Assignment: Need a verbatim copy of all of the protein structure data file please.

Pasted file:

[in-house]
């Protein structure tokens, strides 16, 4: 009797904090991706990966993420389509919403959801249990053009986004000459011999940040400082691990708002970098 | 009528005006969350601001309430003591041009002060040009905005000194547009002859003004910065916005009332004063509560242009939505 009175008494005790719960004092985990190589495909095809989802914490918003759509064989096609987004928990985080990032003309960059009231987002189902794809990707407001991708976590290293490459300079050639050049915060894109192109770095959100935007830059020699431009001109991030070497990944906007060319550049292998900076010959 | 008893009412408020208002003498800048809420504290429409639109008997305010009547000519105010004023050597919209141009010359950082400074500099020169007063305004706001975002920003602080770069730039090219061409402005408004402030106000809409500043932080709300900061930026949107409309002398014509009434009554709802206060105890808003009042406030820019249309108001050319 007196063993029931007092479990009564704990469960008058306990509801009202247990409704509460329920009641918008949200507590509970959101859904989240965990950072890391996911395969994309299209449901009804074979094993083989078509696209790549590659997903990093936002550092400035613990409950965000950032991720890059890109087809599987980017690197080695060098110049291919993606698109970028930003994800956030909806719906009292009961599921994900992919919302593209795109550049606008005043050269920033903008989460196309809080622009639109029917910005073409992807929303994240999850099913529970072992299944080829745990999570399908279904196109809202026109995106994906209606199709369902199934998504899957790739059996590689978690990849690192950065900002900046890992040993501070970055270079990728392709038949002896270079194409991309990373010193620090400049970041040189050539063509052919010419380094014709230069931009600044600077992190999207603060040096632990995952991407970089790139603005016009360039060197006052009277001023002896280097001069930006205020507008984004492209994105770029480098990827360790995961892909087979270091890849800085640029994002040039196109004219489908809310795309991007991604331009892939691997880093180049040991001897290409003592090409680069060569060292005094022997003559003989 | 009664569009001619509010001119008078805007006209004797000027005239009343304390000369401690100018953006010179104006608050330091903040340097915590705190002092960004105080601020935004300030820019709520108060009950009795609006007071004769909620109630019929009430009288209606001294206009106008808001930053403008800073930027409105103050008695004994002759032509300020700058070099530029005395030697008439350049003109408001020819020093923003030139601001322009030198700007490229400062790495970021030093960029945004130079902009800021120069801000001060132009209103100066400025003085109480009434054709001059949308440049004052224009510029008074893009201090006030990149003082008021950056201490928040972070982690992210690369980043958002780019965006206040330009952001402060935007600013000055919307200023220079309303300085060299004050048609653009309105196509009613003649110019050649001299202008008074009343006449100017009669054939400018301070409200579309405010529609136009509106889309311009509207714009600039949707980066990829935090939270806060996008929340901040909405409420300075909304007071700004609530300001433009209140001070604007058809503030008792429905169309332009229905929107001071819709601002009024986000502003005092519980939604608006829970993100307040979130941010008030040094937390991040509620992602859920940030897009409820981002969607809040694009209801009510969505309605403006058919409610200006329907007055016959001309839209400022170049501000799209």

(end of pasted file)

[in-house]
């Protein structure tokens, strides 16, 4: 009797904090991706990966993420389509919403959801249990053009986004000459011999940040400082691990708002970098 | 009528005006969350601001309430003591041009002060040009905005000194547009002859003004910065916005009332004063509560242009939505 009175008494005790719960004092985990190589495909095809989802914490918003759509064989096609987004928990985080990032003309960059009231987002189902794809990707407001991708976590290293490459300079050639050049915060894109192109770095959100935007830059020699431009001109991030070497990944906007060319550049292998900076010959 | 008893009412408020208002003498800048809420504290429409639109008997305010009547000519105010004023050597919209141009010359950082400074500099020169007063305004706001975002920003602080770069730039090219061409402005408004402030106000809409500043932080709300900061930026949107409309002398014509009434009554709802206060105890808003009042406030820019249309108001050319 007196063993029931007092479990009564704990469960008058306990509801009202247990409704509460329920009641918008949200507590509970959101859904989240965990950072890391996911395969994309299209449901009804074979094993083989078509696209790549590659997903990093936002550092400035613990409950965000950032991720890059890109087809599987980017690197080695060098110049291919993606698109970028930003994800956030909806719906009292009961599921994900992919919302593209795109550049606008005043050269920033903008989460196309809080622009639109029917910005073409992807929303994240999850099913529970072992299944080829745990999570399908279904196109809202026109995106994906209606199709369902199934998504899957790739059996590689978690990849690192950065900002900046890992040993501070970055270079990728392709038949002896270079194409991309990373010193620090400049970041040189050539063509052919010419380094014709230069931009600044600077992190999207603060040096632990995952991407970089790139603005016009360039060197006052009277001023002896280097001069930006205020507008984004492209994105770029480098990827360790995961892909087979270091890849800085640029994002040039196109004219489908809310795309991007991604331009892939691997880093180049040991001897290409003592090409680069060569060292005094022997003559003989 | 009664569009001619509010001119008078805007006209004797000027005239009343304390000369401690100018953006010179104006608050330091903040340097915590705190002092960004105080601020935004300030820019709520108060009950009795609006007071004769909620109630019929009430009288209606001294206009106008808001930053403008800073930027409105103050008695004994002759032509300020700058070099530029005395030697008439350049003109408001020819020093923003030139601001322009030198700007490229400062790495970021030093960029945004130079902009800021120069801000001060132009209103100066400025003085109480009434054709001059949308440049004052224009510029008074893009201090006030990149003082008021950056201490928040972070982690992210690369980043958002780019965006206040330009952001402060935007600013000055919307200023220079309303300085060299004050048609653009309105196509009613003649110019050649001299202008008074009343006449100017009669054939400018301070409200579309405010529609136009509106889309311009509207714009600039949707980066990829935090939270806060996008929340901040909405409420300075909304007071700004609530300001433009209140001070604007058809503030008792429905169309332009229905929107001071819709601002009024986000502003005092519980939604608006829970993100307040979130941010008030040094937390991040509620992602859920940030897009409820981002969607809040694009209801009510969505309605403006058919409610200006329907007055016959001309839209400022170049501000799209």